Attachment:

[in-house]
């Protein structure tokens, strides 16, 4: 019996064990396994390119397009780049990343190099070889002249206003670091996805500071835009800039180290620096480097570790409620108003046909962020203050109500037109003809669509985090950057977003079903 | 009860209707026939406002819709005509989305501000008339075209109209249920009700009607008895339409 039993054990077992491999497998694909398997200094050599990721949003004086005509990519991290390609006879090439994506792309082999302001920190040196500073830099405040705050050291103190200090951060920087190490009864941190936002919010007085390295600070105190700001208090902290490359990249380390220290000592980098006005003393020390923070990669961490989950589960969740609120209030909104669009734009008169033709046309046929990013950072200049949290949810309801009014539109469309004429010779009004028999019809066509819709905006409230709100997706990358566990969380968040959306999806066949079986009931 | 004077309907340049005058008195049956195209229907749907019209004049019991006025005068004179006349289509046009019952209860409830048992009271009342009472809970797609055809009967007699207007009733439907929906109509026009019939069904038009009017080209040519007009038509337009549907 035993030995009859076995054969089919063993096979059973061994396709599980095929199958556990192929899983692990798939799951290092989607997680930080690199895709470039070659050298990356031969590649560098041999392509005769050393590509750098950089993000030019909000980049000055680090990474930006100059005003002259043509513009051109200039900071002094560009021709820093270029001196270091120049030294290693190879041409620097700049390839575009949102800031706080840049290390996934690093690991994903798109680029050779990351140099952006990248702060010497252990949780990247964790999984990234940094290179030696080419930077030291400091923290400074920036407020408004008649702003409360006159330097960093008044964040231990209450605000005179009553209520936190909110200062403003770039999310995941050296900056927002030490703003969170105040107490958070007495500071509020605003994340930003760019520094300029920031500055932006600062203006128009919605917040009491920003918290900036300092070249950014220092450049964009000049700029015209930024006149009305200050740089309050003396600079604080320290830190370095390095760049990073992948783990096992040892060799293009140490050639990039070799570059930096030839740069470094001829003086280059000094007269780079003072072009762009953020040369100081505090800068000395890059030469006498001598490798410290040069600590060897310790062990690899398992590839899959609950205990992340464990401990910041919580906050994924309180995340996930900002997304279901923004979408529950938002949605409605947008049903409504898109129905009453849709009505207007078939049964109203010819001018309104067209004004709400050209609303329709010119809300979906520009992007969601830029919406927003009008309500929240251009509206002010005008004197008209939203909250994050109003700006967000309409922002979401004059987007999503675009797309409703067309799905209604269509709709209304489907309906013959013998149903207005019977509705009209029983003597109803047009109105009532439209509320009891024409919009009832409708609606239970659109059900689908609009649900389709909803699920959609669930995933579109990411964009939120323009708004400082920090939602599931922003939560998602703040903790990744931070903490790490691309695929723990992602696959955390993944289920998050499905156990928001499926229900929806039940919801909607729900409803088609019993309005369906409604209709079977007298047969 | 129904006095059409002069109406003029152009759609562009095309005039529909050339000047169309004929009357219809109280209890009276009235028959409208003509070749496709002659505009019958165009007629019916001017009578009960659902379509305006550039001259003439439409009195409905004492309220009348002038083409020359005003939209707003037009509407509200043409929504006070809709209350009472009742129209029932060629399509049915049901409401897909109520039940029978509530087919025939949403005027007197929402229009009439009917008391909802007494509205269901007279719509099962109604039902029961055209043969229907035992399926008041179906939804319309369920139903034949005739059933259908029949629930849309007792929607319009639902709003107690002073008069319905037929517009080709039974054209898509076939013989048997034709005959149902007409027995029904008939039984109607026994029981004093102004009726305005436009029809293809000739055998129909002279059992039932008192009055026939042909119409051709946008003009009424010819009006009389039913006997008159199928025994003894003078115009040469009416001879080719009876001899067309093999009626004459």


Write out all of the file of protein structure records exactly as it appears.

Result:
[in-house]
């Protein structure tokens, strides 16, 4: 019996064990396994390119397009780049990343190099070889002249206003670091996805500071835009800039180290620096480097570790409620108003046909962020203050109500037109003809669509985090950057977003079903 | 009860209707026939406002819709005509989305501000008339075209109209249920009700009607008895339409 039993054990077992491999497998694909398997200094050599990721949003004086005509990519991290390609006879090439994506792309082999302001920190040196500073830099405040705050050291103190200090951060920087190490009864941190936002919010007085390295600070105190700001208090902290490359990249380390220290000592980098006005003393020390923070990669961490989950589960969740609120209030909104669009734009008169033709046309046929990013950072200049949290949810309801009014539109469309004429010779009004028999019809066509819709905006409230709100997706990358566990969380968040959306999806066949079986009931 | 004077309907340049005058008195049956195209229907749907019209004049019991006025005068004179006349289509046009019952209860409830048992009271009342009472809970797609055809009967007699207007009733439907929906109509026009019939069904038009009017080209040519007009038509337009549907 035993030995009859076995054969089919063993096979059973061994396709599980095929199958556990192929899983692990798939799951290092989607997680930080690199895709470039070659050298990356031969590649560098041999392509005769050393590509750098950089993000030019909000980049000055680090990474930006100059005003002259043509513009051109200039900071002094560009021709820093270029001196270091120049030294290693190879041409620097700049390839575009949102800031706080840049290390996934690093690991994903798109680029050779990351140099952006990248702060010497252990949780990247964790999984990234940094290179030696080419930077030291400091923290400074920036407020408004008649702003409360006159330097960093008044964040231990209450605000005179009553209520936190909110200062403003770039999310995941050296900056927002030490703003969170105040107490958070007495500071509020605003994340930003760019520094300029920031500055932006600062203006128009919605917040009491920003918290900036300092070249950014220092450049964009000049700029015209930024006149009305200050740089309050003396600079604080320290830190370095390095760049990073992948783990096992040892060799293009140490050639990039070799570059930096030839740069470094001829003086280059000094007269780079003072072009762009953020040369100081505090800068000395890059030469006498001598490798410290040069600590060897310790062990690899398992590839899959609950205990992340464990401990910041919580906050994924309180995340996930900002997304279901923004979408529950938002949605409605947008049903409504898109129905009453849709009505207007078939049964109203010819001018309104067209004004709400050209609303329709010119809300979906520009992007969601830029919406927003009008309500929240251009509206002010005008004197008209939203909250994050109003700006967000309409922002979401004059987007999503675009797309409703067309799905209604269509709709209304489907309906013959013998149903207005019977509705009209029983003597109803047009109105009532439209509320009891024409919009009832409708609606239970659109059900689908609009649900389709909803699920959609669930995933579109990411964009939120323009708004400082920090939602599931922003939560998602703040903790990744931070903490790490691309695929723990992602696959955390993944289920998050499905156990928001499926229900929806039940919801909607729900409803088609019993309005369906409604209709079977007298047969 | 129904006095059409002069109406003029152009759609562009095309005039529909050339000047169309004929009357219809109280209890009276009235028959409208003509070749496709002659505009019958165009007629019916001017009578009960659902379509305006550039001259003439439409009195409905004492309220009348002038083409020359005003939209707003037009509407509200043409929504006070809709209350009472009742129209029932060629399509049915049901409401897909109520039940029978509530087919025939949403005027007197929402229009009439009917008391909802007494509205269901007279719509099962109604039902029961055209043969229907035992399926008041179906939804319309369920139903034949005739059933259908029949629930849309007792929607319009639902709003107690002073008069319905037929517009080709039974054209898509076939013989048997034709005959149902007409027995029904008939039984109607026994029981004093102004009726305005436009029809293809000739055998129909002279059992039932008192009055026939042909119409051709946008003009009424010819009006009389039913006997008159199928025994003894003078115009040469009416001879080719009876001899067309093999009626004459």